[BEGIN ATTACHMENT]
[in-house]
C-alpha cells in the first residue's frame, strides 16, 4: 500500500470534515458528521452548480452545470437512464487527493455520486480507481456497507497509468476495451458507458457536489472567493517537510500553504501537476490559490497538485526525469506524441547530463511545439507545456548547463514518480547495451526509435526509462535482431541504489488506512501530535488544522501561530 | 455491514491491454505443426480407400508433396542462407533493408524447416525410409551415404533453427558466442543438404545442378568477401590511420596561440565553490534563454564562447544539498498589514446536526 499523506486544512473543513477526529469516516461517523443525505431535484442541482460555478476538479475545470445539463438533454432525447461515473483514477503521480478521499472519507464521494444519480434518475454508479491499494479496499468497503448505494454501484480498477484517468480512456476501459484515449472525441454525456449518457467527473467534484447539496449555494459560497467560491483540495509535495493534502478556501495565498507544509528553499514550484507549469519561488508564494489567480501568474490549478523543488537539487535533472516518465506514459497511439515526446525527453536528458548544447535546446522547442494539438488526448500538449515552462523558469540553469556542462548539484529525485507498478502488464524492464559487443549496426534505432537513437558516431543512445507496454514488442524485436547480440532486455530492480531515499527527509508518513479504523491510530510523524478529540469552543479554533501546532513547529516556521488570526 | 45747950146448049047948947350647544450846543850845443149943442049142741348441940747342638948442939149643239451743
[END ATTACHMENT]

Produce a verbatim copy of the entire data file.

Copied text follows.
[in-house]
C-alpha cells in the first residue's frame, strides 16, 4: 500500500470534515458528521452548480452545470437512464487527493455520486480507481456497507497509468476495451458507458457536489472567493517537510500553504501537476490559490497538485526525469506524441547530463511545439507545456548547463514518480547495451526509435526509462535482431541504489488506512501530535488544522501561530 | 455491514491491454505443426480407400508433396542462407533493408524447416525410409551415404533453427558466442543438404545442378568477401590511420596561440565553490534563454564562447544539498498589514446536526 499523506486544512473543513477526529469516516461517523443525505431535484442541482460555478476538479475545470445539463438533454432525447461515473483514477503521480478521499472519507464521494444519480434518475454508479491499494479496499468497503448505494454501484480498477484517468480512456476501459484515449472525441454525456449518457467527473467534484447539496449555494459560497467560491483540495509535495493534502478556501495565498507544509528553499514550484507549469519561488508564494489567480501568474490549478523543488537539487535533472516518465506514459497511439515526446525527453536528458548544447535546446522547442494539438488526448500538449515552462523558469540553469556542462548539484529525485507498478502488464524492464559487443549496426534505432537513437558516431543512445507496454514488442524485436547480440532486455530492480531515499527527509508518513479504523491510530510523524478529540469552543479554533501546532513547529516556521488570526 | 45747950146448049047948947350647544450846543850845443149943442049142741348441940747342638948442939149643239451743